Anyway, I never went back to Facets for years after quitting so I was a little unclear on how they made that transition.
MM: The first time I heard about Facets back in the mid-Nineties, I bought a laser disc player off a friend of mine. And there was a laser disc store right by Facets. I was like, “This place is cool.”
MGS: I used to rent from there all the time! I would leave Facets with VHS tapes and then go to the laser disc store down the street and rent a laser disc.
MM: That started the whole idea of going to Facets but I was never able to get a credit card. To this day I still can’t get one. My identity was stolen five years ago and that prevented a lot of stuff from happening. There are a lot of Miguel Martinezes all over the country . . . It’s a big headache.
MGS: Right. I have the same problem ’cause I’m Michael Smith. I can’t check in online for a flight because I guess there’s somebody who has my name who’s a wanted criminal. I have to do it in person so they can make sure I’m not “Michael Smith the fugitive.” (laughs)
MM: I tell ya, with these very straight names that are popular – like Michael Smith or Miguel Martinez – it prevents us from doing anything . . .
MGS: Exactly. If I ever have kids I’m gonna name them something totally fucked up.
MM: Oh yeah, I’m gonna name them something like Chantal. Give ‘em a French name or something.
MGS: Like Chantal Akerman?
MM: Or Chantal Goya.
MGS: Yeah, right. So is it safe to say you first fell in love with movies because of home video? Describe the process of how that happened.
MM: Well, I grew up with VHS. I wasn’t allowed to watch R-rated movies at home (I would tape the censored versions of movies from TV since we didn’t have cable). My cousin and I would rent videotapes for a buck and rent six movies at a time every Saturday and watch them at my aunt’s place. We watched everything. All horror, all the time. Then I really got into martial arts films (hand-to-hand, wuxia) because every Sunday here in Chicago, on WGN, was Samurai Sunday. They showed nothing but old school kung fu movies. The rest is history.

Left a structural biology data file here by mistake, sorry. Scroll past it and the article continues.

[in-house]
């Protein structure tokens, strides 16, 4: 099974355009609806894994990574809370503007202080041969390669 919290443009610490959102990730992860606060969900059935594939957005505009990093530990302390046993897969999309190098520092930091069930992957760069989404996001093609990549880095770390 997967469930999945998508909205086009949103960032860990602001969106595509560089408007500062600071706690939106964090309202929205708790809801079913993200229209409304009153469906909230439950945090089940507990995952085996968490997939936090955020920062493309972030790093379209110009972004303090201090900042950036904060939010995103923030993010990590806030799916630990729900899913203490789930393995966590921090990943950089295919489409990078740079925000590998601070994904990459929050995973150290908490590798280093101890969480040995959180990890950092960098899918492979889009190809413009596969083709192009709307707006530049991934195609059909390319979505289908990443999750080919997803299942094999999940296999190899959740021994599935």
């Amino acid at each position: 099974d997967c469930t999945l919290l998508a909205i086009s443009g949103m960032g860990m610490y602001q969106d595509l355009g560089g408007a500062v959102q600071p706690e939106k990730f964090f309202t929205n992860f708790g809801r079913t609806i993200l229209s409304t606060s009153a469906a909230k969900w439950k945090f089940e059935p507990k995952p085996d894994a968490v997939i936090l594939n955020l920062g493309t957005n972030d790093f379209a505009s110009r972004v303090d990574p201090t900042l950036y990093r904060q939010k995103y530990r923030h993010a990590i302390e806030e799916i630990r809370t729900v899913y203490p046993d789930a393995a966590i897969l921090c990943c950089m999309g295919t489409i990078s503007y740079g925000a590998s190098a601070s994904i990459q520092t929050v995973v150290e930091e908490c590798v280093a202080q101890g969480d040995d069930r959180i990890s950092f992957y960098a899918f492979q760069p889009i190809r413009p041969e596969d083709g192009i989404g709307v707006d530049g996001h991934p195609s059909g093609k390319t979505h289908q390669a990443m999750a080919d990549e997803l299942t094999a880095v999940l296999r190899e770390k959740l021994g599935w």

MGS: That’s funny. In Charlotte, North Carolina, where I grew up, it was called “Kung Fu Action Theater” and it was on every Saturday; I grew up on Shaw Brothers’ films dubbed into English.
I think you and I both feel strangely optimistic about the future of home video but I know you also stream and download a lot. What role do you think brick-and-mortar video stores have to play in the wake of this new technology?
MM: That’s a tough question to answer because every video store has its own set of customer tastes. Its role is to serve the community but it all depends on the community it’s in. If you have a “meat and potatoes” kind of city like Chicago, it’s tough. There are still video stores here but a lot of them survive on Adult titles.
The one advantage video stores have over Netflix and Redbox is that they really don’t have to abide by the “release window” set by the studios. In other words, no exclusives. Indie stores can carry what they want and can satisfy a customer’s new release fix every Tuesday. Some stores even break the release schedule and put out DVDs for rent Monday nights, which is a big no no in this industry.
MGS: Well, I also know you’re an advocate of Blu-ray, like me, even though a lot of other cinephiles I know seem reluctant to embrace the format. Hopefully, Blu-ray will bring more people into the remaining video stores.
Miguel, thanks so much for your time and best of luck in Seattle!